1 October 2006
Kanban Can Cut Inventory
An electronic inventory reduction system helps manufacturers stay lean
By Ellen Fussell Policastro
Luvata, a manufacturer of stainless steel and copper products headquartered in London, faced two bottlenecks in its manufacturing process: knowing what to build and ensuring materials were on hand. The company established an electronic inventory control system, or e-kanban, to form a loop between its customer in Mexico and the actual production cell that makes the copper product. Within seconds of customers consuming product, the production cell manager now knows exactly what he needs to build and when to buy.
Kanban is a visual cue to manufacturers to replenish, said Tom Cutler, president and chief executive of TR Cutler, Inc., a manufacturing marketing firm in Fort Lauderdale, Fla. When a relationship begins between a manufacturer and a supplier, they define a service level agreement. This includes “items such as negotiated lead times, packaged quantities, order receipt confirmations, and advanced shipment notices,” which they need to spell out specifically. “An e-kanban system monitors to make sure each of these service level agreements is being met by the supplier in real time,” he said. “If they’re not, a series of alerts and notifications goes out to all parties. This gives everyone a chance to adjust their behavior to bring performance back in line in real time.”
E-kanban also makes all this real-time information available for historical analysis, Cutler said. It’s available over the internet 24 hours a day, so all parties can see trends in performance. Everyone is aware of late shipments, short shipments, and other supply chain performances, and “these visuals give everyone in the supply chain information about how to focus their energies.”
The old system at Luvata required personnel to send monthly Excel forecasts to the customer service representative, who entered it into the ERP system and re-entered data into the shop floor control system. Daily telephone calls changing order requirements meant the process had to start all over again, sabotaging efficiency in the manufacturing process.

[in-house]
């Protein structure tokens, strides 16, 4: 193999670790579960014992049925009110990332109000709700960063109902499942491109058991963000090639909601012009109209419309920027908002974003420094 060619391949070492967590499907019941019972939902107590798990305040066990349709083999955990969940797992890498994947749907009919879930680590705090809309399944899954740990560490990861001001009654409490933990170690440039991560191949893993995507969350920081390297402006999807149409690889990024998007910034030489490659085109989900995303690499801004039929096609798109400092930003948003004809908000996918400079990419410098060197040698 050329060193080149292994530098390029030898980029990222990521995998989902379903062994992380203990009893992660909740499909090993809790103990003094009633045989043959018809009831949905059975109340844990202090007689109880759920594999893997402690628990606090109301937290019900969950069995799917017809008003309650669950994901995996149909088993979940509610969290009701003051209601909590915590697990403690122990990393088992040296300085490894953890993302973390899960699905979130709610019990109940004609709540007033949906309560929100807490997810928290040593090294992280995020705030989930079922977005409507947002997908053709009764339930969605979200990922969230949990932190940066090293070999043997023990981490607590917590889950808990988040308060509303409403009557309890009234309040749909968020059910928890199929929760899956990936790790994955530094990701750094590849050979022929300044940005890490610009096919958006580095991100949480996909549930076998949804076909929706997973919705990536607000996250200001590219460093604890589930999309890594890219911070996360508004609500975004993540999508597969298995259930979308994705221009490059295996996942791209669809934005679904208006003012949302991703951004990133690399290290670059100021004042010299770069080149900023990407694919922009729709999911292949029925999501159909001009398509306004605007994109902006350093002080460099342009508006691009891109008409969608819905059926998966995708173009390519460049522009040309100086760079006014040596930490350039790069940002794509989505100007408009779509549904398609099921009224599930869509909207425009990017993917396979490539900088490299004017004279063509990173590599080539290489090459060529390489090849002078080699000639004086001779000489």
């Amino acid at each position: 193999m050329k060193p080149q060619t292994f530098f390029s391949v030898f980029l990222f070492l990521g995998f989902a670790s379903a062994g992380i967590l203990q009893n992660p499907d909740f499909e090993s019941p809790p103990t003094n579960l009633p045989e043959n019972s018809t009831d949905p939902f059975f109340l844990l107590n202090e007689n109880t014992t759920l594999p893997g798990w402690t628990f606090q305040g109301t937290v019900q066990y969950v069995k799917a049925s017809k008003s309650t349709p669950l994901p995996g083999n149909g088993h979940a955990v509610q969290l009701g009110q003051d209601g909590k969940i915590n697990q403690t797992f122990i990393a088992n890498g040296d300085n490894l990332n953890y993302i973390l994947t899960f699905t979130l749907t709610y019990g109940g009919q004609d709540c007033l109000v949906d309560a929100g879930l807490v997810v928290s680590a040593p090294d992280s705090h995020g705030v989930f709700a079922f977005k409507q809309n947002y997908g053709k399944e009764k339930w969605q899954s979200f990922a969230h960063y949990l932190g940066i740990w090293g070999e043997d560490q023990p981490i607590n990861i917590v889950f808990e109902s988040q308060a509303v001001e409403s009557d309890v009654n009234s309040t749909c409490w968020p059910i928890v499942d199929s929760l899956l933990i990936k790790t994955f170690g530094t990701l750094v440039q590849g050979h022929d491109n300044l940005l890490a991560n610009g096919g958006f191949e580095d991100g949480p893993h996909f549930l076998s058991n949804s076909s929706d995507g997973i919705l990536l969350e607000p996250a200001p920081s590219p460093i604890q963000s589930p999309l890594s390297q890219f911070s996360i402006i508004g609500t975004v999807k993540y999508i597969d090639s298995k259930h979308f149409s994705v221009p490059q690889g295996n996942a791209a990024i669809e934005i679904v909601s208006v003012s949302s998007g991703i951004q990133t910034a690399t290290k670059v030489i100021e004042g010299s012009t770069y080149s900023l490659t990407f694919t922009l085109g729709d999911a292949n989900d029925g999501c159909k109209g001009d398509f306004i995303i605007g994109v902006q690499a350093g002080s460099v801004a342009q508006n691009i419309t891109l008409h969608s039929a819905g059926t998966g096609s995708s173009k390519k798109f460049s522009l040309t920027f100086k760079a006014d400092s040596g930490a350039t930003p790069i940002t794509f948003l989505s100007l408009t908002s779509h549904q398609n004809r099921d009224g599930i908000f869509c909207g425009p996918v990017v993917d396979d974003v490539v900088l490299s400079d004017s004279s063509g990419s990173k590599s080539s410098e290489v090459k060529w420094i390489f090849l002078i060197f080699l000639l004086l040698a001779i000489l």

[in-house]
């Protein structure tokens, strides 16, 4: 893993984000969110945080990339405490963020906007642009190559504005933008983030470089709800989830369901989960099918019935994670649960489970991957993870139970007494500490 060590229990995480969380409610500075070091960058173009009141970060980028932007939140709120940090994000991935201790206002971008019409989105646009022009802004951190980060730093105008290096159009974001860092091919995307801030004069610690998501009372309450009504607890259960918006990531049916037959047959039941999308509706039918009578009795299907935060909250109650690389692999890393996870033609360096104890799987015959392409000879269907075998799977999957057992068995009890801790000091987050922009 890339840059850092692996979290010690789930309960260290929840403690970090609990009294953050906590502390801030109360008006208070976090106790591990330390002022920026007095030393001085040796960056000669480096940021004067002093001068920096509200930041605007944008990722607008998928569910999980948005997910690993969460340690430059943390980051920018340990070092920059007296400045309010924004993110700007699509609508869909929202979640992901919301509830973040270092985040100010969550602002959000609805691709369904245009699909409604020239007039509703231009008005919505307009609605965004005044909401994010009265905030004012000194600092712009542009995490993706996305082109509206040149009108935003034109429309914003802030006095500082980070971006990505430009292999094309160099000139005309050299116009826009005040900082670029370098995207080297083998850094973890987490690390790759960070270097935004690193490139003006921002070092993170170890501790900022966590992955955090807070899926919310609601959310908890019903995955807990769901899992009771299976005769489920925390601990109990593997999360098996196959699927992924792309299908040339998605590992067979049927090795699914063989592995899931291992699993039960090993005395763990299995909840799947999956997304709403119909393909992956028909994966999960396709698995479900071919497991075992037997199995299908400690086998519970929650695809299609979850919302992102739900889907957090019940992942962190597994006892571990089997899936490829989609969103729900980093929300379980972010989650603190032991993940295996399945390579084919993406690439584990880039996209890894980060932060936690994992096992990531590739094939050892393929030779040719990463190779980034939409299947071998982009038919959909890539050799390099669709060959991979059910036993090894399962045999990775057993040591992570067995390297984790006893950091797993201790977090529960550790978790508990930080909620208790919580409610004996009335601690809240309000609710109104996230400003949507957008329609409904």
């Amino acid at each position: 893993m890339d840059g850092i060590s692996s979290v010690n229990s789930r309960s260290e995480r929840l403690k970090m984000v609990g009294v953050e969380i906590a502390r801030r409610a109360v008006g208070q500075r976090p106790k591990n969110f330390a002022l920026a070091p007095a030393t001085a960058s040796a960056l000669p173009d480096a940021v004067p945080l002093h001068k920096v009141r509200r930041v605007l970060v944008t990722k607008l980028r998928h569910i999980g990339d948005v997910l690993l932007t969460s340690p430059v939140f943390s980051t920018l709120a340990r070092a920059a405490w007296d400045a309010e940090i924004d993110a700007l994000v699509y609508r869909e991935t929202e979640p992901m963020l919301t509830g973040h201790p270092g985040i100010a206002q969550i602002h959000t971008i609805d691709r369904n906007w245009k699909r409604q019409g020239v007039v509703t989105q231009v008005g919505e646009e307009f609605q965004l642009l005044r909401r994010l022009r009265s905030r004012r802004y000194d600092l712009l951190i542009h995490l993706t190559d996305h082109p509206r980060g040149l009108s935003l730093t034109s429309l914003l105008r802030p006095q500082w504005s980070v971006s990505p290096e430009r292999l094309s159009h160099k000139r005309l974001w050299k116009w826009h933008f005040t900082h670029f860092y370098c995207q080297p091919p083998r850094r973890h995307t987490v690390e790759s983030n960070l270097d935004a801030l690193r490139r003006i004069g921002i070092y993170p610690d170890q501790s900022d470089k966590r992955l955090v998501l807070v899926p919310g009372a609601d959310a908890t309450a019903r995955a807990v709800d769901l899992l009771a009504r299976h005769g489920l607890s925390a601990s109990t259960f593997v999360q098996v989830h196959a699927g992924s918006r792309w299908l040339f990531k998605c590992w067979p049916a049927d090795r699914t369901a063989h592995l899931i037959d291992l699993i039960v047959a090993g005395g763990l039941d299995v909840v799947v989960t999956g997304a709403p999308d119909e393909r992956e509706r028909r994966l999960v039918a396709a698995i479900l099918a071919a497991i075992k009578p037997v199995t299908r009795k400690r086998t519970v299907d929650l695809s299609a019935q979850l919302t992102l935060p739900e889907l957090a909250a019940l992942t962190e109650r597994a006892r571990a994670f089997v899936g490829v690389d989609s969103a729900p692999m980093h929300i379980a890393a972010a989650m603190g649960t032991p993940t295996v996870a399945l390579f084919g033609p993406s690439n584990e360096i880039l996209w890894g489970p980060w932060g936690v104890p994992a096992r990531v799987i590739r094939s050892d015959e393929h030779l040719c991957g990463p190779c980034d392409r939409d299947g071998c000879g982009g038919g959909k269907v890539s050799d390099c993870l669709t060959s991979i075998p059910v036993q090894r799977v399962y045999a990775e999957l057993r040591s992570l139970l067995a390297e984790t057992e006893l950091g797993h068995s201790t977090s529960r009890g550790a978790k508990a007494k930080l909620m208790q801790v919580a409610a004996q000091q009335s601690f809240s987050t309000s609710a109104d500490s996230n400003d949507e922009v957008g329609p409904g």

The e-kanban system helps Scott Stringer, operations manager at Luvata’s Franklin, Ky., plant, link the customer’s demand with production efforts. The key is “trying to produce what they really need and streamlining the whole communication effort,” he said. Since it is Web-based, any computer that has access to the Internet can look at the e-kanban levels. So Stringer’s daily routine is, “get my cereal and bring up the Web site to see where the card levels are on the kanban. We’ll link up with customers via a third-party Web site kanban system. A large manufacturing firm will call the third-party company and say it wants the supply base delivered from kanban. Then the large manufacturer brings on one of its suppliers one by one,” he said.
The Luvata product (copper tube for condenser and evaporator coils) deals with microfins pressed inside a tube to increase turbulence and surface area for better heat transfer. “There’s a lot of effort and expense of capacity put in place to manufacture this tube,” Stringer said. That’s where the e-kanban helps. Copper prices three years ago were at 80 cents a pound; now they’re at $3 a pound, he said. With prices like that, “we need to bring inventory down and utilize capacity better.”
Firewalls can be a challenge in the e-kanban process, Stringer said, because manufacturers need a trusted port number with which to communicate. “Another challenge for us is we were going to our customers with this, and we had to combine benefits so they win too,” he said. “This brings down their inventory levels. It seemed with the old system “we would always be building the wrong part. The expediting going on was horrendous,” he said. If the customer was out of inventory, they’d call and request break down of the setup or overnight shipments.
The old process was to use SAP, an ERP system, which would try to generate a list of parts that were needed for the manufacturing plan. Customers would send a list, but they’d have to exactly execute the plan. So demand was constantly changing and elicited a round of e-mails. With the e-kanban system on the computer, “it linked our customer shop floor with our shop floor. We bypassed all the other management involved,” he said. “As they use a box of our parts on our shop floor, they go and scan the barcode, and that tells us through the Web site they used a box of these parts, so we build one box for them. That keeps happening 24/7.”
Anybody can use e-kanban, Stringer said, because you can plug in part numbers, give lead time and daily usage part information, and the system does the rest. “So basically it doesn’t care what it is, as long as it knows how much the supply pull or how much the tack time is,” Stringer said. It then calculates the number of cards in the system. “As long as each party is telling what’s being consumed, and the other party is telling what’s being built and shipped, we’ve linked that into our shop floor system, so that’s automated.”